Michael Waldron: Our debtPublished 11:54pm Wednesday, March 9, 2011
The most important challenge facing the citizens of this city, this state and this country is our national debt. Sometime in late March, Congress must pass a resolution increasing the amount of the authorized public debt.
Unlike past increases in the authorized public debt, which were rather routine, this vote will be different. There is a realization slowly emerging in our consciousness that this country is broke. Therefore, a vote to raise the amount of authorized debt may come with strings attached. Those strings ought to include a procedure to stop the increase of total debt and a way to reduce it over time. We cannot abruptly freeze the level of the public debt, but we must change directions.
President Obama’s budget for FY 2012 did not deal with the debt. His budget would raise the debt to more than $25.7 trillion by 2020. (I was tempted to write 257 followed by 11 zeroes, but that would be overly dramatic.) President Obama passed on the opportunity to lead. Therefore, it falls to Republicans.
Republicans have passed a $61 billion reduction in this year’s $3.8 trillion budget in the House, which the Democrats have labeled “Draconian.”
Perhaps Democrats would care to explain why a 1.6 percent reduction in President Obama’s budget is Draconian. Remember that President Obama’s 2011 budget is pumped up by very large increases over the last two years. The only significant way to dent the national debt would be to reduce entitlements: Social Security, Medicare and Medicaid. We will not solve our economic problems by tinkering on the edges or with more stimulus spending. In April, watch for the Republican budget for FY 2012. Republicans are promising action on entitlements. The shouting and hollering in Washington will reach decibel levels not achieved in years.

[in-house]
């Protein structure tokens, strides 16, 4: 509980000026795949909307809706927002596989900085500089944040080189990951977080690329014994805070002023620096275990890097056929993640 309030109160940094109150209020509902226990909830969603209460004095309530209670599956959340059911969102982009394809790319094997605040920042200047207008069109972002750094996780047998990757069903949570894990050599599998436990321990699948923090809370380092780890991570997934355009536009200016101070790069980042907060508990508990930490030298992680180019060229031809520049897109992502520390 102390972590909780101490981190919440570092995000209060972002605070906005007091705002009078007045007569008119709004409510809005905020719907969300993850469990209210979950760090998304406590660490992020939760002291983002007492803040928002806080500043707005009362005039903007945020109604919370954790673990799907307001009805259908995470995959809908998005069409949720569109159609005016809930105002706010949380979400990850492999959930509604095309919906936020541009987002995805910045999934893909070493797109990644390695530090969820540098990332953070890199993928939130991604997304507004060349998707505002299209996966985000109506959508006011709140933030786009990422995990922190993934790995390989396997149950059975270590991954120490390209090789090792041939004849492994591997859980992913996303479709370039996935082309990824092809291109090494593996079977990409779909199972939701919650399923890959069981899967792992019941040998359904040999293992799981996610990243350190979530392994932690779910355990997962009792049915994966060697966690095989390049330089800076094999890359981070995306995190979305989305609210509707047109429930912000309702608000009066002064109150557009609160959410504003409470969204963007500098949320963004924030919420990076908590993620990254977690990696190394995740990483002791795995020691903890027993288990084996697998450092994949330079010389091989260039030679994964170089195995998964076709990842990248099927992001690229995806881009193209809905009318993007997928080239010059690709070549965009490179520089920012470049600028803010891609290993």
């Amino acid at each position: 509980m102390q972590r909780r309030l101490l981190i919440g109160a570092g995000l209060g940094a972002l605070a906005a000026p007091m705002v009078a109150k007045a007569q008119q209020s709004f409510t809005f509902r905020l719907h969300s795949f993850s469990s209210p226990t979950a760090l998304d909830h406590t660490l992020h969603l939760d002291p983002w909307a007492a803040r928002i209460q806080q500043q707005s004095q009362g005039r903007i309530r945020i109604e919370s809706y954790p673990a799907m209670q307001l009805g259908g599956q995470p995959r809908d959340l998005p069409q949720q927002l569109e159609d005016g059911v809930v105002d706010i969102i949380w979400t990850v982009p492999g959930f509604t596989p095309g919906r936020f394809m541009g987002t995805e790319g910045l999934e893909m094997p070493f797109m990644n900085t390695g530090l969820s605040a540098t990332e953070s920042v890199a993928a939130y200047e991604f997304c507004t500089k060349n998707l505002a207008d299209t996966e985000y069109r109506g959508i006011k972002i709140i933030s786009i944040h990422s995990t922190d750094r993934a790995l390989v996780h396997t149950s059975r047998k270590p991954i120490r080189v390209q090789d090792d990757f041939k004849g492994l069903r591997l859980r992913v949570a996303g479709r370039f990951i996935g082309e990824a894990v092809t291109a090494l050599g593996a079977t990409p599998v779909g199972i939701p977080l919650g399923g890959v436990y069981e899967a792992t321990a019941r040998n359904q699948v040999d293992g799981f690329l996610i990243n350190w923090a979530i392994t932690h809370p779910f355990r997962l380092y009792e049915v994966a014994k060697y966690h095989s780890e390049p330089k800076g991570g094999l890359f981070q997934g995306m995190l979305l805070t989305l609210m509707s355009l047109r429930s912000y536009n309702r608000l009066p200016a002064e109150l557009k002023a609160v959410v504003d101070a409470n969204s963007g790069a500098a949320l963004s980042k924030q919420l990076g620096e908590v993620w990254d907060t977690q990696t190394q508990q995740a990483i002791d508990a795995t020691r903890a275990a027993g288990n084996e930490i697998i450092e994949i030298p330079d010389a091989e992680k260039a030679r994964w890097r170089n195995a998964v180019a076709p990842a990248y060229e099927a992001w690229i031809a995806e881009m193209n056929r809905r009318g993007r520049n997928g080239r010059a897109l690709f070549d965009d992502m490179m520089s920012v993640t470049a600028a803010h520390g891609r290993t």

This country tried the stimulus method the past two years, and it didn’t work. Private industry will start investing if individuals know the government won’t suck up available funds for stimulus and other spending. At present, private investors wonder what the government will do next and how that will affect their profit margin. Uncertainty breeds caution, which dries up investment.
Our first task as citizens is to contact our elected officials to ask them to stop increasing our debt. As former congressman Dick Armey said, “Three groups spend other people’s money: children, thieves, politicians. All three need supervision.” If politicians ignore us, the next step is to vote for their opponent in 2012.
Our debt is the biggest challenge to our way of life since World War II. If we fail to deal with it, our standard of living will collapse. If we fail, our freedoms will wither because a large portion of our population will become destitute and therefore dependent. If we fail, our independence as a nation may crumble. Does anybody feel safe owing the Chinese and Japanese so much money? If we fail, our children and grandchildren will judge the present adult generation. They will not refer to us as the “greatest generation,” they will call us foolish and selfish.
They will judge us correctly.